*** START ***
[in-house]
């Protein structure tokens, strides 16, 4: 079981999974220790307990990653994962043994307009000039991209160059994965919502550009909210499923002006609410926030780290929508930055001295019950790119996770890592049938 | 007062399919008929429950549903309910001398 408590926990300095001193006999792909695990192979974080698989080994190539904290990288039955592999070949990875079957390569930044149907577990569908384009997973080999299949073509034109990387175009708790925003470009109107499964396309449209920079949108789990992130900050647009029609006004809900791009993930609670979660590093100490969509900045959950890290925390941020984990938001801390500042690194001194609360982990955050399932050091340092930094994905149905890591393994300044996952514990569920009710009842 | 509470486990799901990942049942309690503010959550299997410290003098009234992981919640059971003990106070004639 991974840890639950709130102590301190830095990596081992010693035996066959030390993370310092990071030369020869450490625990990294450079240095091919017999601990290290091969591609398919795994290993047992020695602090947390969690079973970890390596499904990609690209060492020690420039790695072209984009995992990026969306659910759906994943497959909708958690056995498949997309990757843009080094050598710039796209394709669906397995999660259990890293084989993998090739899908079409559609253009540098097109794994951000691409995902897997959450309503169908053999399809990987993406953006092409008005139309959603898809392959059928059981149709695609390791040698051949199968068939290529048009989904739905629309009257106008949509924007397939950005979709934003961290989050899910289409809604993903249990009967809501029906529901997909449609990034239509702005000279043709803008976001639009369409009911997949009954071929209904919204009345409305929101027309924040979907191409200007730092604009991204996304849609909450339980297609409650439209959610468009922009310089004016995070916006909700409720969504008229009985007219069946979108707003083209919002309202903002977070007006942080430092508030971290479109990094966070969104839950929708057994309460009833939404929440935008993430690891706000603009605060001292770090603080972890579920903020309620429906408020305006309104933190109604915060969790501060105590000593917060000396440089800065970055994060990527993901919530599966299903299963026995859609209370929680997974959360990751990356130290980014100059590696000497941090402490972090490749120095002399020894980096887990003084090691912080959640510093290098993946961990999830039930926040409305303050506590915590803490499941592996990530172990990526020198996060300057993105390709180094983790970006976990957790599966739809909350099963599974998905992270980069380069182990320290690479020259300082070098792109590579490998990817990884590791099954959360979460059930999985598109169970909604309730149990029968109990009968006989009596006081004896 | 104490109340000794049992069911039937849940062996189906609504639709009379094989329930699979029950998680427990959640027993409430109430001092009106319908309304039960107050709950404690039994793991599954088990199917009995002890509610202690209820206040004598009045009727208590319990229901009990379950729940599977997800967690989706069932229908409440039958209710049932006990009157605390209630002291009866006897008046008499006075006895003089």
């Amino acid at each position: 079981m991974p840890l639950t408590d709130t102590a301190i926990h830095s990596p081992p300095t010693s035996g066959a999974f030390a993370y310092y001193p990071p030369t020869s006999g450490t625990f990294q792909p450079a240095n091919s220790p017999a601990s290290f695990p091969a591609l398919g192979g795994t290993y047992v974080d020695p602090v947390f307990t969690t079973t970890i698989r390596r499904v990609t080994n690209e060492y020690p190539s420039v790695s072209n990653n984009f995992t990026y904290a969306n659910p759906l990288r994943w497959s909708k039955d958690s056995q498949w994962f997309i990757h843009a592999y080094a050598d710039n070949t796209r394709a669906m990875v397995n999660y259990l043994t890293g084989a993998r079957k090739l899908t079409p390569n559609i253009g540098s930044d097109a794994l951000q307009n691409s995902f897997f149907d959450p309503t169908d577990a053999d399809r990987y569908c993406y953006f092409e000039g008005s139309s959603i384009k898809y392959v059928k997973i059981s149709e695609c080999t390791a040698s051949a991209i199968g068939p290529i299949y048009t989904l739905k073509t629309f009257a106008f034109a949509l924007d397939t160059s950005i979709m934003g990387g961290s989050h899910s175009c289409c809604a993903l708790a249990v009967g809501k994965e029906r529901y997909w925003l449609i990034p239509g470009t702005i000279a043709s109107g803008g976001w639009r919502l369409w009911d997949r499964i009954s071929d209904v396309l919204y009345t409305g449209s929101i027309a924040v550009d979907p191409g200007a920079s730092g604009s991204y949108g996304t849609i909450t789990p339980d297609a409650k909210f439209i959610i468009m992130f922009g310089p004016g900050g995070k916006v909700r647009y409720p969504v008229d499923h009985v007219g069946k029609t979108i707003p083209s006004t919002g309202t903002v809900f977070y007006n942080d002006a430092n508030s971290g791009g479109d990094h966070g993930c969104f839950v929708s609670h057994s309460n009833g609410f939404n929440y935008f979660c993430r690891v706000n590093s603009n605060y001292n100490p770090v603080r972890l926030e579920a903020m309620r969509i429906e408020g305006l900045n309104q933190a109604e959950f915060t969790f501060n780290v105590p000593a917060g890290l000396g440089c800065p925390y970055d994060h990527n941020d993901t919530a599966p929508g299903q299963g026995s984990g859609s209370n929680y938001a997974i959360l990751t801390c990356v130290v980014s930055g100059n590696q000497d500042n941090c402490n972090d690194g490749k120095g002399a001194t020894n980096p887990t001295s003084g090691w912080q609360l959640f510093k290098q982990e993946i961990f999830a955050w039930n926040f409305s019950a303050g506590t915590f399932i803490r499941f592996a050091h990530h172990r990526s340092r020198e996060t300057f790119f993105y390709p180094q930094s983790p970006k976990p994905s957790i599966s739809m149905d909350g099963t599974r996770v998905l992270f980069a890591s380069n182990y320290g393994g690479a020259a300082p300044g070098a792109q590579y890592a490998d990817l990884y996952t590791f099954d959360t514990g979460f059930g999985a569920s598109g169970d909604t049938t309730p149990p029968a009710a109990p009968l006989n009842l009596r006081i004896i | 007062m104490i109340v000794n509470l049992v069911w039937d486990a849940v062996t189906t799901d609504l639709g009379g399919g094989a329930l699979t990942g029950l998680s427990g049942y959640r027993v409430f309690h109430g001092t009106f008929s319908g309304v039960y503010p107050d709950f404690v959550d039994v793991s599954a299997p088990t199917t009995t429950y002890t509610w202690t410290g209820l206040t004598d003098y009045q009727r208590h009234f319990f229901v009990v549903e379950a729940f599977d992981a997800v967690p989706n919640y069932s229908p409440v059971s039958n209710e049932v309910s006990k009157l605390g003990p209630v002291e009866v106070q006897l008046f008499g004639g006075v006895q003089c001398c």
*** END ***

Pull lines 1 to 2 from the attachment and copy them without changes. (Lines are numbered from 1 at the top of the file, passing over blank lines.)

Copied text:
[in-house]
């Protein structure tokens, strides 16, 4: 079981999974220790307990990653994962043994307009000039991209160059994965919502550009909210499923002006609410926030780290929508930055001295019950790119996770890592049938 | 007062399919008929429950549903309910001398 408590926990300095001193006999792909695990192979974080698989080994190539904290990288039955592999070949990875079957390569930044149907577990569908384009997973080999299949073509034109990387175009708790925003470009109107499964396309449209920079949108789990992130900050647009029609006004809900791009993930609670979660590093100490969509900045959950890290925390941020984990938001801390500042690194001194609360982990955050399932050091340092930094994905149905890591393994300044996952514990569920009710009842 | 509470486990799901990942049942309690503010959550299997410290003098009234992981919640059971003990106070004639 991974840890639950709130102590301190830095990596081992010693035996066959030390993370310092990071030369020869450490625990990294450079240095091919017999601990290290091969591609398919795994290993047992020695602090947390969690079973970890390596499904990609690209060492020690420039790695072209984009995992990026969306659910759906994943497959909708958690056995498949997309990757843009080094050598710039796209394709669906397995999660259990890293084989993998090739899908079409559609253009540098097109794994951000691409995902897997959450309503169908053999399809990987993406953006092409008005139309959603898809392959059928059981149709695609390791040698051949199968068939290529048009989904739905629309009257106008949509924007397939950005979709934003961290989050899910289409809604993903249990009967809501029906529901997909449609990034239509702005000279043709803008976001639009369409009911997949009954071929209904919204009345409305929101027309924040979907191409200007730092604009991204996304849609909450339980297609409650439209959610468009922009310089004016995070916006909700409720969504008229009985007219069946979108707003083209919002309202903002977070007006942080430092508030971290479109990094966070969104839950929708057994309460009833939404929440935008993430690891706000603009605060001292770090603080972890579920903020309620429906408020305006309104933190109604915060969790501060105590000593917060000396440089800065970055994060990527993901919530599966299903299963026995859609209370929680997974959360990751990356130290980014100059590696000497941090402490972090490749120095002399020894980096887990003084090691912080959640510093290098993946961990999830039930926040409305303050506590915590803490499941592996990530172990990526020198996060300057993105390709180094983790970006976990957790599966739809909350099963599974998905992270980069380069182990320290690479020259300082070098792109590579490998990817990884590791099954959360979460059930999985598109169970909604309730149990029968109990009968006989009596006081004896 | 104490109340000794049992069911039937849940062996189906609504639709009379094989329930699979029950998680427990959640027993409430109430001092009106319908309304039960107050709950404690039994793991599954088990199917009995002890509610202690209820206040004598009045009727208590319990229901009990379950729940599977997800967690989706069932229908409440039958209710049932006990009157605390209630002291009866006897008046008499006075006895003089």